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Audio Review: Sensaphonics 3D Active Ambient

Jun 3, 2009 12:00 PM, By Steve La Cerra

An in-ear monitor that provides a versatile solution to an old problem and adds a few tricks of its own.


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Sensaphonics 3D Active Ambient

Personal monitors are great, but unfortunately, they isolate the performer from the audience and other band members. This is due to the fact that—when properly implemented—earpieces prevent the majority of ambient sound from reaching the ear. Sensaphonics offers a unique solution in its 3D Active Ambient in-ear monitor (IEM) system. Unlike any other personal monitors, each of the 3D’s custom-molded earpieces has a built-in miniature condenser microphone. Controls on the belt pack facilitate mixing an electronic input (such as that from a mixing console) with ambient sound from the mics.

I tested the 3DHW-1 system for hardwired applications, which includes the 3D-L belt-pack mixer and a single-driver earpiece. (Also available is the 3DAA version for interfacing with standard wireless IEM receivers.) Underneath the 3D-L’s door is a 9V battery compartment, two switches, and a rotary trimmer pot. One switch calibrates the pack for single- or dual-driver earpieces.

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I was able to take the system beyond its main intention by using it as a mixing tool at FOH. For years, I’ve been playing all sorts of games while mixing live music in an effort to conserve my hearing. I’d mix a song or two with open ears, then mix a few songs with a plug in one ear, then switch ears for a few songs, then back. I’ve tried custom molds fitted with attenuators, but they changed the sound of my mix. I started mixing with the 3D Active Ambient system, and as I grew to trust it, I began mixing shows with both earpieces in for extended periods of time. When I pulled the earpieces out, my mix sounded pretty much the same, only louder. Using the 3D system was not exactly the same as having no plugs, but it’s close enough to mix with the confidence that what you are hearing through the earpieces is consistent with what the audience is hearing, except at a lower level. There is one caveat in this application: Make sure that you don’t get carried away with the SPL of the PA—it’s easy to mix through the 3DHW and lose sight of the fact that the audience is hearing the PA louder.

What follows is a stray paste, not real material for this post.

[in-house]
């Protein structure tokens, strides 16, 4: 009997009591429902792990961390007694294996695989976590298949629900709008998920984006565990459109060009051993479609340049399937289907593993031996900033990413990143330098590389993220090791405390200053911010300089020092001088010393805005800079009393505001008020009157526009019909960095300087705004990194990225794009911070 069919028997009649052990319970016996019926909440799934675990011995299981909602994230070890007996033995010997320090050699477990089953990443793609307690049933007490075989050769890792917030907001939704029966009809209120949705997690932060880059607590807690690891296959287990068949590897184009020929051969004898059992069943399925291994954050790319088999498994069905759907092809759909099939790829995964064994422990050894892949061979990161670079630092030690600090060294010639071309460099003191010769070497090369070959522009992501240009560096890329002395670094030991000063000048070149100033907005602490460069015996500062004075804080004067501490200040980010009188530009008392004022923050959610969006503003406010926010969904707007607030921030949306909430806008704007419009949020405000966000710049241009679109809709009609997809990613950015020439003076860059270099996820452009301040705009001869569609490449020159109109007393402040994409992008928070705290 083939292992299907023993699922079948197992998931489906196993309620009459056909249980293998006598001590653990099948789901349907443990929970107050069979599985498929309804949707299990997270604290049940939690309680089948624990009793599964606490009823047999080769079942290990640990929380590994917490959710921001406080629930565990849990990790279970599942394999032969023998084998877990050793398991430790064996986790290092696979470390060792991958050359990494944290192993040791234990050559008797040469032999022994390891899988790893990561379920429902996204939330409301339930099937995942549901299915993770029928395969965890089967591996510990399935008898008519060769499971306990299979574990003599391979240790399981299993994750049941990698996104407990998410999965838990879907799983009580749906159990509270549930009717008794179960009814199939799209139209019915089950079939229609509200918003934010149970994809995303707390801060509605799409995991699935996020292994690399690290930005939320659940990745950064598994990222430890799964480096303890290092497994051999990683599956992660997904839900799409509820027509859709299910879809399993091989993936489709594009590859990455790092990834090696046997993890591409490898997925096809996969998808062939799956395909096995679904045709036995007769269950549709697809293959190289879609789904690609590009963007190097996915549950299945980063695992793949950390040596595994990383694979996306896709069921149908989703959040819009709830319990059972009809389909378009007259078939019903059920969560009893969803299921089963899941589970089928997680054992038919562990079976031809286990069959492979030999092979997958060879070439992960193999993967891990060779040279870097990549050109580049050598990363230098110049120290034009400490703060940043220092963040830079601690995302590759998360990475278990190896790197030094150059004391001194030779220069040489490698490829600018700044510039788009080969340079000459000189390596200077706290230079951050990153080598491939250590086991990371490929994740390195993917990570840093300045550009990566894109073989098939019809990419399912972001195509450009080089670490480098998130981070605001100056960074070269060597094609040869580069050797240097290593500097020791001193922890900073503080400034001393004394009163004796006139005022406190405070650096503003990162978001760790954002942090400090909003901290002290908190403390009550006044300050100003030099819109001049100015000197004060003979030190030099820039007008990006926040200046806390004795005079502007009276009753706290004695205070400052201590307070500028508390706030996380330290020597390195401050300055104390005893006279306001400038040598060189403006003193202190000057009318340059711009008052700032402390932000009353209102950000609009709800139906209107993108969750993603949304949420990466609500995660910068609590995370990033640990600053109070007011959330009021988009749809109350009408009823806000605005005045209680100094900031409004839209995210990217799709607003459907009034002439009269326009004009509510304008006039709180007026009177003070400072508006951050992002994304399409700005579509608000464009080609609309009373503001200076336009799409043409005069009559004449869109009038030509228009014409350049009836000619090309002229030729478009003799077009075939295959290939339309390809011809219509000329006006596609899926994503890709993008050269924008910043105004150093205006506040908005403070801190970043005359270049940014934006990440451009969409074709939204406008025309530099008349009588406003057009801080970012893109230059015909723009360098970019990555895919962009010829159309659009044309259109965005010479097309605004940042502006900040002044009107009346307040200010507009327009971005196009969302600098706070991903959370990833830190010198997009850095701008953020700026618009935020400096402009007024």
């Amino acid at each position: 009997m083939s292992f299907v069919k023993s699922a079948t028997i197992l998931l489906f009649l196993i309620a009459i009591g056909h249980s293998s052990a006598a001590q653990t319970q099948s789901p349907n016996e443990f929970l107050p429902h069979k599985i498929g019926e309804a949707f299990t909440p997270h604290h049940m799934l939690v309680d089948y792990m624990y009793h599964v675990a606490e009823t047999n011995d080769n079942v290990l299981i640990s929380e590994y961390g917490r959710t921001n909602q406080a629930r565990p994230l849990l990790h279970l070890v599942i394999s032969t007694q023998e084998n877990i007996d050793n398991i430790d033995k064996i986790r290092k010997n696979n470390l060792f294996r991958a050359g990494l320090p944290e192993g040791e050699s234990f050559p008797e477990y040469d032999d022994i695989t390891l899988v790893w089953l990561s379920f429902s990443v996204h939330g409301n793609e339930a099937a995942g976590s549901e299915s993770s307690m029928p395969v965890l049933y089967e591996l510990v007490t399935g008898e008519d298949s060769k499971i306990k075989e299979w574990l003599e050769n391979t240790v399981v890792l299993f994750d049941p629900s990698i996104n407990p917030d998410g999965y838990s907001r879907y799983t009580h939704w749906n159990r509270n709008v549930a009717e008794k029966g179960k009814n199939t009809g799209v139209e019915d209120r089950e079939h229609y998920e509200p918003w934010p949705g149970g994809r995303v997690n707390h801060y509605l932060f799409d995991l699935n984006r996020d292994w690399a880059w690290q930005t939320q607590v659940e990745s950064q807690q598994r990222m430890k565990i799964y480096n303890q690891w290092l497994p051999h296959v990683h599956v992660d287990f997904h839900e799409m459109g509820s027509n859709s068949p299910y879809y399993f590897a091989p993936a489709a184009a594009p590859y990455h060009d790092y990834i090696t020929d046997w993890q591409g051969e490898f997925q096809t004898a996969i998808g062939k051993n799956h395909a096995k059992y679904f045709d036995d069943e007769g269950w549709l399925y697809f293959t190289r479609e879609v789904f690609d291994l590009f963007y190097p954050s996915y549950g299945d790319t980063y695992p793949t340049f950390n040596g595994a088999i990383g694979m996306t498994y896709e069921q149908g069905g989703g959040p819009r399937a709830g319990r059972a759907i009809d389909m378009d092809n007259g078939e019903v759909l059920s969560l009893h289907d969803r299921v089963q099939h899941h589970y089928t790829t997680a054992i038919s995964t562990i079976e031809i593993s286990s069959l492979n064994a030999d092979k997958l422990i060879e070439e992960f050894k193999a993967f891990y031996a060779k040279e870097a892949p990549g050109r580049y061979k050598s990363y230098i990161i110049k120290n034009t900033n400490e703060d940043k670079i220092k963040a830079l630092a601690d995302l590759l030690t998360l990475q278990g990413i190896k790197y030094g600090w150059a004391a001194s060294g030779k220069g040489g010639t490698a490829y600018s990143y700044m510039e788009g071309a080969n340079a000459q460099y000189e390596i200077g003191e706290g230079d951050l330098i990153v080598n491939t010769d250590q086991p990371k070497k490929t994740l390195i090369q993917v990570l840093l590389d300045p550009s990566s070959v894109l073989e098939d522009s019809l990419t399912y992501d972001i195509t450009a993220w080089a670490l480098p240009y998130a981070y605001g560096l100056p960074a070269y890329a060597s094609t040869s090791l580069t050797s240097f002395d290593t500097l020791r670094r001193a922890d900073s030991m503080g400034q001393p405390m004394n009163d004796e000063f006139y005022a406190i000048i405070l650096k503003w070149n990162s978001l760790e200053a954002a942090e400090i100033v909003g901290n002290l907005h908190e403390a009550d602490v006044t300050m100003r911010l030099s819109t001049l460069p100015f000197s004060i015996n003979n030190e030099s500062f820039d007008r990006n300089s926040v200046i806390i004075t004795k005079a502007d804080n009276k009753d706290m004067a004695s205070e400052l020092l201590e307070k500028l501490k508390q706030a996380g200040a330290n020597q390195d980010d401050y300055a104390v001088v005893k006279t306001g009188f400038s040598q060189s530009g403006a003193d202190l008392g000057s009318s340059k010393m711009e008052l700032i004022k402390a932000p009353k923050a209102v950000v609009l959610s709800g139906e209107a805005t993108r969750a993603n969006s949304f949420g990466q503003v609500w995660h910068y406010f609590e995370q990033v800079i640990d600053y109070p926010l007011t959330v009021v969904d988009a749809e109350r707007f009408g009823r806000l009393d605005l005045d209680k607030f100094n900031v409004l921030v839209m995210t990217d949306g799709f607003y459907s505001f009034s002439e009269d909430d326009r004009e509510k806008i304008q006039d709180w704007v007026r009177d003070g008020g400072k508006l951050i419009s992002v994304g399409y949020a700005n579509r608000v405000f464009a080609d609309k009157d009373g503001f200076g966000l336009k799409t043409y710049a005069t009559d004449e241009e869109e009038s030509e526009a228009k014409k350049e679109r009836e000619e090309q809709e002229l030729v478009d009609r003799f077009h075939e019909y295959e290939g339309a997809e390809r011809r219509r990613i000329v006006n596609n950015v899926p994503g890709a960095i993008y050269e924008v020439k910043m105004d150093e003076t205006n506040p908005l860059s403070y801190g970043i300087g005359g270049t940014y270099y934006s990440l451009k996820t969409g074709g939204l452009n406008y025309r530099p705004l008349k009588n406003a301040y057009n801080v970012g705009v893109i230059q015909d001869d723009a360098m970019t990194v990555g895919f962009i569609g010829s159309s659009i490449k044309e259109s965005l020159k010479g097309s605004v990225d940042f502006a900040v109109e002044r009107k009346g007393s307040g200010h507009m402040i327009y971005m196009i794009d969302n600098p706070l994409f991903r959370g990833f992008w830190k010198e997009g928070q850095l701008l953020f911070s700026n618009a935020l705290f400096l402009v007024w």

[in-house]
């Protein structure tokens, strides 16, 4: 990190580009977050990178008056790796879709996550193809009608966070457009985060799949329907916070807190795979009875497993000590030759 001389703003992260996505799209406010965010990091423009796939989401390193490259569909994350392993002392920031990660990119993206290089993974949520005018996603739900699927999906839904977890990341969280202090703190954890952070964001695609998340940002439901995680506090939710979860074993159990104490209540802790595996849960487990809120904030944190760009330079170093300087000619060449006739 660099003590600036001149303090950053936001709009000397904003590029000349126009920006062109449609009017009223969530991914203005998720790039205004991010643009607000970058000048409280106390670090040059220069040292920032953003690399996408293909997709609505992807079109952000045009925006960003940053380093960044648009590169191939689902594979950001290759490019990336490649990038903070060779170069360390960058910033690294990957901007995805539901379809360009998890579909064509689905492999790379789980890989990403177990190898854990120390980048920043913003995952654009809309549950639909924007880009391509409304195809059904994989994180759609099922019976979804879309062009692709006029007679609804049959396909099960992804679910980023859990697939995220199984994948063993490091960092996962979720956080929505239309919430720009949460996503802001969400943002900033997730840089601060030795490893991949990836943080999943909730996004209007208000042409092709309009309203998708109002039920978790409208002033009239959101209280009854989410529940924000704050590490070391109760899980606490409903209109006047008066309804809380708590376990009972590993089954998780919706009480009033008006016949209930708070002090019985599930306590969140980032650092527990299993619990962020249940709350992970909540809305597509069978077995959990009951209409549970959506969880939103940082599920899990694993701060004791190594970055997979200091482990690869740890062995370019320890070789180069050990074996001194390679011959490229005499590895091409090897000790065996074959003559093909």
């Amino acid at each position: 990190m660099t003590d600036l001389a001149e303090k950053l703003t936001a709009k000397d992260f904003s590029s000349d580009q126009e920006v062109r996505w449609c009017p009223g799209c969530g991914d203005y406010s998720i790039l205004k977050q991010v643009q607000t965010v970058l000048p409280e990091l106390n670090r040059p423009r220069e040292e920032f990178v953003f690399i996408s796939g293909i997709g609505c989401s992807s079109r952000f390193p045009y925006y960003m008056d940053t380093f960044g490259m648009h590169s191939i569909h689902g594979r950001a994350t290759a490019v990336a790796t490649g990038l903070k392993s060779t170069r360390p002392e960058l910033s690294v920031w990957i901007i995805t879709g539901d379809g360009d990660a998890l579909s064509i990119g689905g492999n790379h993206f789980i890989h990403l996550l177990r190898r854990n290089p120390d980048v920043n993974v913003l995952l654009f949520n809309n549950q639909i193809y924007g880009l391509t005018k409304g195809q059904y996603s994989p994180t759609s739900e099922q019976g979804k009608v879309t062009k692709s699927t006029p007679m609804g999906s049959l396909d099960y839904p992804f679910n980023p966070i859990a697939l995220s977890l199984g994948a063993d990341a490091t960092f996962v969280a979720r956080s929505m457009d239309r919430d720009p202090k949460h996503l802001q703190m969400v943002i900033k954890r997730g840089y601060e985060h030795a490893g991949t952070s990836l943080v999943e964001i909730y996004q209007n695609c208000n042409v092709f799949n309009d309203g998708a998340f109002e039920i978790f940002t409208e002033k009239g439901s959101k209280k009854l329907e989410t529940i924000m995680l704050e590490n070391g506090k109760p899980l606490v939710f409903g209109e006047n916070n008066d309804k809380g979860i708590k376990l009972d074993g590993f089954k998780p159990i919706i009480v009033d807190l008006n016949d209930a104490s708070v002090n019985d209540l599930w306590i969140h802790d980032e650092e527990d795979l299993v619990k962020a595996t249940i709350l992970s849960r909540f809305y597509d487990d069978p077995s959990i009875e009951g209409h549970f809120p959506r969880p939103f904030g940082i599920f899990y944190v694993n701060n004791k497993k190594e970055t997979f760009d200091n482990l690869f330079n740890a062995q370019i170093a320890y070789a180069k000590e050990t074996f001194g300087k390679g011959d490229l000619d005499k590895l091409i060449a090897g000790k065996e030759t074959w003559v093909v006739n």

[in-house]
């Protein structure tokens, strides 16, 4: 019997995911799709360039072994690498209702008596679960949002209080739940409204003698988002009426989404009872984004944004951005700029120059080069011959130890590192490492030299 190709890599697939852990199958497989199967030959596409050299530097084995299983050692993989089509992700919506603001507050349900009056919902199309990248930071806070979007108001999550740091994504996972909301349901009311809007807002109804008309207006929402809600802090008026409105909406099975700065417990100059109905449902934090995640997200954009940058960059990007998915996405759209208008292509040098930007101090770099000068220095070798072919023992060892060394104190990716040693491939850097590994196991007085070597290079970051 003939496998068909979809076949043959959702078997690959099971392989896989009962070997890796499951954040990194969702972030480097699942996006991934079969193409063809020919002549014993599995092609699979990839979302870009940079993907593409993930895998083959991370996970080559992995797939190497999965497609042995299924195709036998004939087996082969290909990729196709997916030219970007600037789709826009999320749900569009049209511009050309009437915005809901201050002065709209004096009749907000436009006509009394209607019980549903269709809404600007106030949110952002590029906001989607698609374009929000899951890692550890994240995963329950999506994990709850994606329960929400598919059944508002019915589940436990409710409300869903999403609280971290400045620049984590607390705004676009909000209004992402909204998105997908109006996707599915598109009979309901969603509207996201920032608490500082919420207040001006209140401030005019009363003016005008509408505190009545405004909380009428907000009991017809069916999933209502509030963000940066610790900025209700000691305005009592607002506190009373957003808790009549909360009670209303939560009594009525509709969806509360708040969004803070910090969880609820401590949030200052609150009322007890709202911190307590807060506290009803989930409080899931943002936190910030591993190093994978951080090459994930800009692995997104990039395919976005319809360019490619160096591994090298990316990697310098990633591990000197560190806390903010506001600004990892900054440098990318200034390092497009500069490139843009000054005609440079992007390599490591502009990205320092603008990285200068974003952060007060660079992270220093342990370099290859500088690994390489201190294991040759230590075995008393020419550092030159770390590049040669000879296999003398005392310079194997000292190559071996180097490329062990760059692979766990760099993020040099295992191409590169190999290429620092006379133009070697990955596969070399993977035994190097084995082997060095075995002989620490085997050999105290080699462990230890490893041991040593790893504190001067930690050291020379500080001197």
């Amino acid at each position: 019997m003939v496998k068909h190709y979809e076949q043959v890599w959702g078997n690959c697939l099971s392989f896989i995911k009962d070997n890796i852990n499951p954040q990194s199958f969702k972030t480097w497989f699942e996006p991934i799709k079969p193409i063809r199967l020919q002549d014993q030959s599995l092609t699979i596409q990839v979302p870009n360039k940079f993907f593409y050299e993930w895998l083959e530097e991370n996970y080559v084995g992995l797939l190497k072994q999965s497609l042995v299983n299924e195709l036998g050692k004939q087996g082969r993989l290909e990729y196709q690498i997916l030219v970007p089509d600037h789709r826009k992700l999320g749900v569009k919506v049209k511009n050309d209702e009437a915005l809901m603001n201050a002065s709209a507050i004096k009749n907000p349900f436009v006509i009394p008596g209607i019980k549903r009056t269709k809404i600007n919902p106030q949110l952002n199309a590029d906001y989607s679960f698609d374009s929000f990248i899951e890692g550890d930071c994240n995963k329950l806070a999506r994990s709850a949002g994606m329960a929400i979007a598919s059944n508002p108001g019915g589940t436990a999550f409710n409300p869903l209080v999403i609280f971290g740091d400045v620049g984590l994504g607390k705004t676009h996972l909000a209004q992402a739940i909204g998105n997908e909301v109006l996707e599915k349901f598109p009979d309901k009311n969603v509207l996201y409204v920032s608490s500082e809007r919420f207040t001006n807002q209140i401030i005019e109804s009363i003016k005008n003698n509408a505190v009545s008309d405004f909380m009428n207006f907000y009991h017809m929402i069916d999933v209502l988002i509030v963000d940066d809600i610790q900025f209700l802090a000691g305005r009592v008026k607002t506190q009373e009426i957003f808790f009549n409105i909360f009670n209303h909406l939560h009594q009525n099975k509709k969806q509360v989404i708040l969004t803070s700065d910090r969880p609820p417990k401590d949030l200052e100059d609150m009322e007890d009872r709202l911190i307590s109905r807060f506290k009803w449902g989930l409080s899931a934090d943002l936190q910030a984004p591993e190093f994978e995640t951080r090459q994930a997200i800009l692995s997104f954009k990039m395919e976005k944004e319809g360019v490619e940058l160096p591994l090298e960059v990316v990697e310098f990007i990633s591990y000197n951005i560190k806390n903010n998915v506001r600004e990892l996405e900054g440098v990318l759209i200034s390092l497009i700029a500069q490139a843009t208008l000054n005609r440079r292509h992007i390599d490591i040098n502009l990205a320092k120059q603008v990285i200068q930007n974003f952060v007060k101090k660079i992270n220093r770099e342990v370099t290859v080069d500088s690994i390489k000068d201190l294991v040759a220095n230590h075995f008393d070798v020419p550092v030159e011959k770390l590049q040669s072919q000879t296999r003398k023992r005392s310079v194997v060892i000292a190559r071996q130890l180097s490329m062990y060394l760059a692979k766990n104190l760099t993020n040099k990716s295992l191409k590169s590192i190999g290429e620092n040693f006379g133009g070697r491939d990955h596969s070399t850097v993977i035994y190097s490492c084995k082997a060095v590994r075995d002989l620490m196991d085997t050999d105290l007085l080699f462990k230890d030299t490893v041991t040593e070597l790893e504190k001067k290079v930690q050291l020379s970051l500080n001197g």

The 3D Active Ambient system from Sensaphonics can change your work life as a musician or as an engineer in a positive way. When performing, it’s possible to overcome the feeling of isolation, and when using the system in a sound-reinforcement application, I can mix with the system without second-guessing it. I don’t have ear fatigue at the end of the day, and I suspect I may even be sleeping a bit better on show nights as a result. I highly recommend the 3D Active Ambient IEM system to anyone who needs to turn down the volume of the world.

The tour manager and FOH mixer for Blue Öyster Cult, Steve La Cerra is also the sound-reinforcement editor for Mix magazine.


PRODUCT SUMMARY

  • Company: Sensaphonics
    www.sensaphonics.com
  • Product: 3D Active Ambient
  • Pros: Creates a natural blend of stage ambience and monitor feed in an earpiece-type listening environment.
  • Cons: Requires custom ear-impression fitting, not included in price.
  • Applications: Personal monitoring for stage performers; isolated mixing reference for house engineers in high-SPL situations.
  • Price: $2,300 (3DHW-1, as tested); $2,800 (3DHW-2); $2,000 (3DAA-1); $2,500 (3DAA-2)

SPECIFICATIONS

  • Frequency Response: 20Hz-16kHz
  • Max SPL @ 500Hz: 124dB, single-driver earpiece; 130dB, dual-driver earpiece
  • Limiter Type: Slow average responding, frequency selective, linked left-right; dual independent for monitor and ambient signals
  • Battery Type: 9VDC Alkaline
  • Battery Life: 6 hours (conservative)



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